previous blog article that I wrote on violinist.com, it seemed that understanding the process of acquiring a violin from China was of interest to many of you. The first article that I wrote on this topic talked about how purchasing a violin from China can be a very good thing, but what I didn’t mention is details about how the really cheap stuff out there can actually be a disaster. This article is going to explain how staying away from violins under $500 from China is probably a good idea, and how staying away from a Chinese violin under $100 is a great idea.In a
Furthermore, you’ll learn about the process of how a violin as cheap as $100 is acquired from China (from a dealer perspective), and how I’ve had to learn the hard way how trying to find an improved process is a deep black hole. If you are looking to buy, I think you’ll appreciate this article—as it could help you prevent some of the headaches that might have come if you would have decided to buy a violin for super cheap.
Does quality really matter?
Having a bad instrument is definitely related to the chance of someone sticking to the violin or deciding to quit (or not be dedicated). It’s also directly related to the sound production that you are going to be able or not be able to produce. Since teaching over 500 private students over the years, I’ve seen many violins come through my studio that were cheaply purchased Chinese instruments (usually online). I’ve also tried to figure out the process of purchasing them for myself as a dealer, with the optimistic thought that they could be better elsewhere (I’m talking mostly about the violins under $100 at the moment). It was definitely a waste of time for me to do that, as almost every time the violins had major issues. It’s definitely cost me precious time and lost money to try to find the perfect violin under $100—ultimately it’s led me to focus my attention in other areas.
Issues with a Cheap Violin Under $100
You know what the owners of these violins have in common? They either upgrade after 3 months (realizing how bad they were) or end up getting so discouraged with the violin that they quit. I feel sorry for someone trying to self-teach themselves how to play a violin in this price range. That is recipe for major discouragement (I don’t care how much of a music background you have).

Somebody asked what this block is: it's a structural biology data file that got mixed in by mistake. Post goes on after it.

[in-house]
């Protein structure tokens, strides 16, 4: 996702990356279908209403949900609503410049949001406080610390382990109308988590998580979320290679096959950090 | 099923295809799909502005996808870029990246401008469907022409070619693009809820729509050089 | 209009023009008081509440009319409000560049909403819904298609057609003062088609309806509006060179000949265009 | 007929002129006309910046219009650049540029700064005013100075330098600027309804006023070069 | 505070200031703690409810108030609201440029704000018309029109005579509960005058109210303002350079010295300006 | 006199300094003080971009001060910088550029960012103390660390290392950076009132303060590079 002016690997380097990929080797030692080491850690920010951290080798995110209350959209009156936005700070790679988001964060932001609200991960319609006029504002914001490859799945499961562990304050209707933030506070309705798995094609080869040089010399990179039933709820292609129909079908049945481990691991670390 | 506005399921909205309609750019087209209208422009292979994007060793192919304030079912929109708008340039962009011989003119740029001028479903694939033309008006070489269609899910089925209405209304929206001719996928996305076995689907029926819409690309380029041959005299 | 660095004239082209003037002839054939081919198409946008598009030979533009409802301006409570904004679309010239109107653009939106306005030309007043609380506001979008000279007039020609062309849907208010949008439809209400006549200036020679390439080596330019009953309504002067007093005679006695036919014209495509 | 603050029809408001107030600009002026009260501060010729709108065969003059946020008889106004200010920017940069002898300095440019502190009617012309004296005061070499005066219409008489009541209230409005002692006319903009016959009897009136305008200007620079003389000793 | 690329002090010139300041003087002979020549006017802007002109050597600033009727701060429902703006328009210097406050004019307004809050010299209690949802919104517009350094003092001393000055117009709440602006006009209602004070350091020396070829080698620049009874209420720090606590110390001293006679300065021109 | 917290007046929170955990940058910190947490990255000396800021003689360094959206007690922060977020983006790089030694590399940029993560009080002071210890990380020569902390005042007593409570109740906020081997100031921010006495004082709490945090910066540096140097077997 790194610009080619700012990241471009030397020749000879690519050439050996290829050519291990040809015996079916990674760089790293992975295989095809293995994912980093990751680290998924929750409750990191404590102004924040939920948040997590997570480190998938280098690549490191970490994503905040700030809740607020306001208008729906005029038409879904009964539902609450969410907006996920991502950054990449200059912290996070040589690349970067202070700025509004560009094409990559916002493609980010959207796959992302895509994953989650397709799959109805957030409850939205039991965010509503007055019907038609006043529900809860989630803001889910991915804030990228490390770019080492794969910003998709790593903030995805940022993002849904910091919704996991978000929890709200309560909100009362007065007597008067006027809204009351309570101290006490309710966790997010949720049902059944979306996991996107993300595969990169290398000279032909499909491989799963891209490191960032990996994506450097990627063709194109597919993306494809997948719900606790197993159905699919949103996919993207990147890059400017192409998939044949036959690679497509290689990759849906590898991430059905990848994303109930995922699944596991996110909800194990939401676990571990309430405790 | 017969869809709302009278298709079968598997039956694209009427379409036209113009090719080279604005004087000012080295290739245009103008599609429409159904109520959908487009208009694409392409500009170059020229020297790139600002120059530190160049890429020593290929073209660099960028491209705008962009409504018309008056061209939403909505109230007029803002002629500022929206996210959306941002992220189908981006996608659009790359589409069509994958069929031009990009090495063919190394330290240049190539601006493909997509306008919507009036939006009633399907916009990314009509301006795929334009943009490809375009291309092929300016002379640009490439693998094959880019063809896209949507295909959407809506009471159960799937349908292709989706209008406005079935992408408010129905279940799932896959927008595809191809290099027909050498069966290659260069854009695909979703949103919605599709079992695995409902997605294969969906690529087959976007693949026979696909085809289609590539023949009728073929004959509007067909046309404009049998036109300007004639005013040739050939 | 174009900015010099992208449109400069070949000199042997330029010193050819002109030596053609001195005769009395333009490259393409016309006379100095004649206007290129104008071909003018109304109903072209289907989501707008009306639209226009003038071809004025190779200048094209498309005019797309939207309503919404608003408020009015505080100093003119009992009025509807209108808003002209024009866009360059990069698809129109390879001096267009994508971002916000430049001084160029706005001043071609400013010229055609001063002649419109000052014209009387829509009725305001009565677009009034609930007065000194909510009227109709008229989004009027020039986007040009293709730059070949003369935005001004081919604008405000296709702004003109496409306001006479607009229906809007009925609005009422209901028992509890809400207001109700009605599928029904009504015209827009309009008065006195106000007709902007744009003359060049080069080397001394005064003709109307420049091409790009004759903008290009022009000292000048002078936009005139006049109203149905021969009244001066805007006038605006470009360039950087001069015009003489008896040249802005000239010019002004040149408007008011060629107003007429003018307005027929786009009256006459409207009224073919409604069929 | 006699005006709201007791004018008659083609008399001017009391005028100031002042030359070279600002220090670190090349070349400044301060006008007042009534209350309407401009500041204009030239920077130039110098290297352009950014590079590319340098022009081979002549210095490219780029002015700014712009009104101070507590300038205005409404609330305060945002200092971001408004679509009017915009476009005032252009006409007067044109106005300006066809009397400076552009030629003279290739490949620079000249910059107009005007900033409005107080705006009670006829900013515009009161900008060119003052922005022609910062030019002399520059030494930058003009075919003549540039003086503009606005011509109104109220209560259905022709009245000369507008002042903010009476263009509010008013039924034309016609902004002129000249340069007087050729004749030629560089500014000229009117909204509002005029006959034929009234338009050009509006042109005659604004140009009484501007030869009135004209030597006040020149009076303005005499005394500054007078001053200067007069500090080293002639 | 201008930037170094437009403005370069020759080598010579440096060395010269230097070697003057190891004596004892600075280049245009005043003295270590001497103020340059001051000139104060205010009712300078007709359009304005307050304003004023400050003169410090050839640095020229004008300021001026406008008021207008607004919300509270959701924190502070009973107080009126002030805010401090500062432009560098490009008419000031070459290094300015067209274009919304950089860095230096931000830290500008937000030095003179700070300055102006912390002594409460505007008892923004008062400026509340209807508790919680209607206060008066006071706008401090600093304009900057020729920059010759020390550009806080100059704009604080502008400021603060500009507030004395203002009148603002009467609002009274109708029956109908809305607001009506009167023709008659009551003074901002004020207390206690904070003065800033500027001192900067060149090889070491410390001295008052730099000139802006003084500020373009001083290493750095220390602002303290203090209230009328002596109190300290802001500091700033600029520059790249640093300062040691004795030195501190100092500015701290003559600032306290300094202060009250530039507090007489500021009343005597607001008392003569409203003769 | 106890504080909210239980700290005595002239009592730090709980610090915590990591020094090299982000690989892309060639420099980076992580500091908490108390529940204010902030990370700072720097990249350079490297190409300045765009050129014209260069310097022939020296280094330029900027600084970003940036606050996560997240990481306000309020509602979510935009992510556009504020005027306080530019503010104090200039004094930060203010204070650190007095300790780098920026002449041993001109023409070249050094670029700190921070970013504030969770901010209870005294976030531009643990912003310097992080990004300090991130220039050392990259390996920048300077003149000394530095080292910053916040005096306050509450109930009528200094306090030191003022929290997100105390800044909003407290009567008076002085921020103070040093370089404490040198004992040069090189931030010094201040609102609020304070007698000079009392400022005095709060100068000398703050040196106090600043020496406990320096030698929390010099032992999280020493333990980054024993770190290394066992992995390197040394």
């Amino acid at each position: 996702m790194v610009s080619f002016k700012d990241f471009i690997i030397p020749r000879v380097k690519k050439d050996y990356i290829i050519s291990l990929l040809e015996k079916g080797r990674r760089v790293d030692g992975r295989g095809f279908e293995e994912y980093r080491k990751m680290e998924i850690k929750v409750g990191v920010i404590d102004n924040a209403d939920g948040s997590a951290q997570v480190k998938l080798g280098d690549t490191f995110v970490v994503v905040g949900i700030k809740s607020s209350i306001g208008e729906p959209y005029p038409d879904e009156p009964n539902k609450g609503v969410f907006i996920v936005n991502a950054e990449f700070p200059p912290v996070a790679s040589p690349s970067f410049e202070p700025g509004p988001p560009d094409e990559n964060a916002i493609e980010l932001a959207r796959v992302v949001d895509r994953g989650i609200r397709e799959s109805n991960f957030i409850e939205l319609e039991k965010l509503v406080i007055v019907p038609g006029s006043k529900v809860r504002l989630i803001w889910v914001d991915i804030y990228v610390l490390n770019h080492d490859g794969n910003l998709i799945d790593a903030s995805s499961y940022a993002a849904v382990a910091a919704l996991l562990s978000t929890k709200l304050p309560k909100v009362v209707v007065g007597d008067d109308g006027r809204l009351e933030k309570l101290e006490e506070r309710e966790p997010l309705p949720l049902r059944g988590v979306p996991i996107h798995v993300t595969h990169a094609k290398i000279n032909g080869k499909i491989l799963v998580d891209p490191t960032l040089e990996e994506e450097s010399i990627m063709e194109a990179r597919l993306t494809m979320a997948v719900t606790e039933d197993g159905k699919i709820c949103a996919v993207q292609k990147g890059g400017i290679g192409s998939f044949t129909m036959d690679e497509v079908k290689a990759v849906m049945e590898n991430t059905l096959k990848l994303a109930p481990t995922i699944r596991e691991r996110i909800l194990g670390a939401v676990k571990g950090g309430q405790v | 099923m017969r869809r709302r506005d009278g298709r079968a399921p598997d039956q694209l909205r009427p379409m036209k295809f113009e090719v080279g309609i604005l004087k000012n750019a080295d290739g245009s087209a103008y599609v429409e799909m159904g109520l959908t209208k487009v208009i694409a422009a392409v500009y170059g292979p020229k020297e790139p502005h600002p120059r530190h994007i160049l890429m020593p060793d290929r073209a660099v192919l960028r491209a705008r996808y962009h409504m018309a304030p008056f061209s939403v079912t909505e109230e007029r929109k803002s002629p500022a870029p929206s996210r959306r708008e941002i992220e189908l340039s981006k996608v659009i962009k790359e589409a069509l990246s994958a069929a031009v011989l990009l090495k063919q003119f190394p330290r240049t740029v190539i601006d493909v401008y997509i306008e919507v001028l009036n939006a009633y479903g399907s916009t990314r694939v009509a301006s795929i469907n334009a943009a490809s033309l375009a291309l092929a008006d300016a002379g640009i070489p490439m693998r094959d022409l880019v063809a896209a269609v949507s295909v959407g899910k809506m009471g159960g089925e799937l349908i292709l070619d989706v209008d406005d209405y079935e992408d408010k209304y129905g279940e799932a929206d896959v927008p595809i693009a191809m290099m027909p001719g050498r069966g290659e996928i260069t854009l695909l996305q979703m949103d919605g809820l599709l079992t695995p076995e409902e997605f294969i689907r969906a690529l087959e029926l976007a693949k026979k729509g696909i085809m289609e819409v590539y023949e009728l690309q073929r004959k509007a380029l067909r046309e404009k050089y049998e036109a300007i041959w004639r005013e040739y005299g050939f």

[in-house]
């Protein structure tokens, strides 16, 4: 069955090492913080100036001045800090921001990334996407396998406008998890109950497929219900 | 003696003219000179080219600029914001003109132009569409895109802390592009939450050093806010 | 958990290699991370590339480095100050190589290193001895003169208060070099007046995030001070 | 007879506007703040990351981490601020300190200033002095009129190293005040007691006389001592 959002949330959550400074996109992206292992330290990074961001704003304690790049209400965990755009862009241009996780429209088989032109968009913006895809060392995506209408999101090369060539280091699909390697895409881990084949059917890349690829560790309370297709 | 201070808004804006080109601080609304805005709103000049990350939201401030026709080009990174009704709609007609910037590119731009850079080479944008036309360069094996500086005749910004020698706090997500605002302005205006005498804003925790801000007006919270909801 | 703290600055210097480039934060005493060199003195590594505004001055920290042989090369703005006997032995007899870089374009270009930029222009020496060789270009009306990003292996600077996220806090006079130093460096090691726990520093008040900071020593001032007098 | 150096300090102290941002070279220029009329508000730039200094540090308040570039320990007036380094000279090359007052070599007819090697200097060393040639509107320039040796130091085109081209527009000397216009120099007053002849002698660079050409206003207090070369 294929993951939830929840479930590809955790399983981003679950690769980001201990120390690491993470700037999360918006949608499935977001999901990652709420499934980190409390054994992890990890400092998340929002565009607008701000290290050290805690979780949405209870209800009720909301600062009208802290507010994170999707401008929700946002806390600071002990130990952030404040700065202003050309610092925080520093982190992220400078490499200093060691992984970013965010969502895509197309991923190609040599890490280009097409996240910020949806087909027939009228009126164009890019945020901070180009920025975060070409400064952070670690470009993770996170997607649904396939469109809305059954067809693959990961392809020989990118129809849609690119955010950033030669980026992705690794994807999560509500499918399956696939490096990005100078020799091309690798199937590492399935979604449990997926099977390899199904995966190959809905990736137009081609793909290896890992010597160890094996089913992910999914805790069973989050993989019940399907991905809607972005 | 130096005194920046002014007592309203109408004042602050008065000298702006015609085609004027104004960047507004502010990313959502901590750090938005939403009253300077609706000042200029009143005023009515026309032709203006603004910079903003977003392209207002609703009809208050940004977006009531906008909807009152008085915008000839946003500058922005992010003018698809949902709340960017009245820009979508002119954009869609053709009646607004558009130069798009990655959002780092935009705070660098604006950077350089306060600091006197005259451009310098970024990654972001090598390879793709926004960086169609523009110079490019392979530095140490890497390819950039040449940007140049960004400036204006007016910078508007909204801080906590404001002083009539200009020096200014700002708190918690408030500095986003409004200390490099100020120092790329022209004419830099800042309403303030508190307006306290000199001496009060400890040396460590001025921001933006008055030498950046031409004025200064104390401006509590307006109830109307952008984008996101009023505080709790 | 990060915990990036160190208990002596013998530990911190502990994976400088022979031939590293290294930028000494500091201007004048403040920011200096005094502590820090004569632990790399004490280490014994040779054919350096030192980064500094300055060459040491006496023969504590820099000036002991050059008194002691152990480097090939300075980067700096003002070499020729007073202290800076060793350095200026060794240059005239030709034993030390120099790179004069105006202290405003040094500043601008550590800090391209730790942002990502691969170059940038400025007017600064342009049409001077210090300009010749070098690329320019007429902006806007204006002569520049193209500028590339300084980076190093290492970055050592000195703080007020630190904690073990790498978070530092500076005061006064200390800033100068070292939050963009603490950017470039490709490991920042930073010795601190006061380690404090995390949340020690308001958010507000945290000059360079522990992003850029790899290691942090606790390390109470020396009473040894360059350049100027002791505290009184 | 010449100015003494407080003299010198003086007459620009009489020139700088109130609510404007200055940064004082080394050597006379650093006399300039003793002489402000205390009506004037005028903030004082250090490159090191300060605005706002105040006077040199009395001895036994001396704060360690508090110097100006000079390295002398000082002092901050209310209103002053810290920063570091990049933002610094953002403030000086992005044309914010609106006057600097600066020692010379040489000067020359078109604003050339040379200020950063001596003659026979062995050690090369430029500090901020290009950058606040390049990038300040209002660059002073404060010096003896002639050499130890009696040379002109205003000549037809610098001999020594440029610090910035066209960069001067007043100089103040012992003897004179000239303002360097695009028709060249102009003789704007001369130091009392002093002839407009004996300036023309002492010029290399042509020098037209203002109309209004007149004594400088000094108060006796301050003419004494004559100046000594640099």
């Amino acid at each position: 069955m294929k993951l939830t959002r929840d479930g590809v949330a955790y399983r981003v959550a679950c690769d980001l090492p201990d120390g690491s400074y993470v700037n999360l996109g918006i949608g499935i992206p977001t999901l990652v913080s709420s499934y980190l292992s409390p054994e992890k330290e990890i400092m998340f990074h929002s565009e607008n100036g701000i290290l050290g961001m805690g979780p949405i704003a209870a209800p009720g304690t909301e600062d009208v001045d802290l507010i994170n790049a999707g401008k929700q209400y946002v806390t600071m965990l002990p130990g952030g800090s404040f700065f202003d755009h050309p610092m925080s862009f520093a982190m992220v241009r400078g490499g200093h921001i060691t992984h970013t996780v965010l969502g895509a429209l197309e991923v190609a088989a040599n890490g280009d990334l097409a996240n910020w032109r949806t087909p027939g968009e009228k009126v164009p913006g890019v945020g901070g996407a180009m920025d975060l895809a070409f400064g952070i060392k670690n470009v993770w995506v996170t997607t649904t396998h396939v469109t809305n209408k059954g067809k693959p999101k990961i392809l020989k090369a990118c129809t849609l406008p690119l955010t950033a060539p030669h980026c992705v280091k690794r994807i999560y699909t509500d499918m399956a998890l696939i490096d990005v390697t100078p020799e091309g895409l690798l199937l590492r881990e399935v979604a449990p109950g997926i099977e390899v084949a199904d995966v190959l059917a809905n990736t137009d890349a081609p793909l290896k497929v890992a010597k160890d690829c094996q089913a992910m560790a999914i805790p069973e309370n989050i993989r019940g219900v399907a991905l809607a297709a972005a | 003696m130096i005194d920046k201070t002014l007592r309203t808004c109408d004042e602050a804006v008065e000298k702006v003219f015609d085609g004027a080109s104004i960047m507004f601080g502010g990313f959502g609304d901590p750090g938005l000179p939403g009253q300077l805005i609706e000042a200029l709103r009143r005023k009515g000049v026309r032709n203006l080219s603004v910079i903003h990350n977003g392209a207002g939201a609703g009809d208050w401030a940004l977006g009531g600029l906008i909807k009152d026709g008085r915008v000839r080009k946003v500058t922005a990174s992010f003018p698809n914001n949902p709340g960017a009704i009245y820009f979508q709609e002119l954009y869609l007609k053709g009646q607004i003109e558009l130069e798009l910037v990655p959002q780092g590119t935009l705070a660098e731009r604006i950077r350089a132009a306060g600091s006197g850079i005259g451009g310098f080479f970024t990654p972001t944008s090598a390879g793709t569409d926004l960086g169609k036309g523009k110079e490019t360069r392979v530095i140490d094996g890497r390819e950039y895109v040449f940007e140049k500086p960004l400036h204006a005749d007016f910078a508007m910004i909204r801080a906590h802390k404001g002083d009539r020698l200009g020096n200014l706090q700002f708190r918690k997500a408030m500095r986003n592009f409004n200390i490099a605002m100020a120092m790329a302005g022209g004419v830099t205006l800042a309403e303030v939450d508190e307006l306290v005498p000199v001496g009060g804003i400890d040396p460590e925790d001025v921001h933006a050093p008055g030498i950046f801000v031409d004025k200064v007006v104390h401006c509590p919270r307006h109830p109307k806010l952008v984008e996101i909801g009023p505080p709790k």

Who normally buys them?
You’d be surprised how many people own really cheap instruments. The mindset of the student (or parent) would be that they wanted to start on something cheap to make sure they would like the violin. I mean who wants to pay a ton of money to ultimately decide that you don’t like playing the violin in general? Unfortunately, I would say half of the students that have had this mindset end up quitting because of the quality of their violin, as they normally give the reason for quitting that “I couldn’t get a good enough sound.” The story is much different when someone considers something better right off the bat.
The other reason I see a lot of students purchase violins in this price range is that they don’t have a lot of money (which is understandable), and the online graphic showing everything they would get for $99 seemed like an awesome deal. Unfortunately the online photo on any violin website will not tell you the whole story. A picture is worth a thousand words, but the photo won’t tell you everything that you could potentially deal with post-purchase.
How a Cheap Violin is Made and Potential Issues
Here are a few of the potential issues. Every violin you will find in the under $500 price range is cheaply made in almost every circumstance. Why? It really comes down to the simple economics that there isn’t enough money to be made by every part of the process. Keep in mind a violin that is $100 is much worse than $500, but similar issues can arise. Here is the process.
More Potential Issues
So back to talking about the cheapo violins (my Chinese friend/wholesaler calls it the “cheap stuff”). There are tens of thousands of cheapo violins floating around, but ultimately they end up in the trash (or storage) because trying to learn on a violin in a cheap price range has many potential problems.
Here are a few more of the things that I’ve seen over the years that made me stop buying violins directly from China in the under $100 price range.
Here are the people I would recommend a violin under $100 to.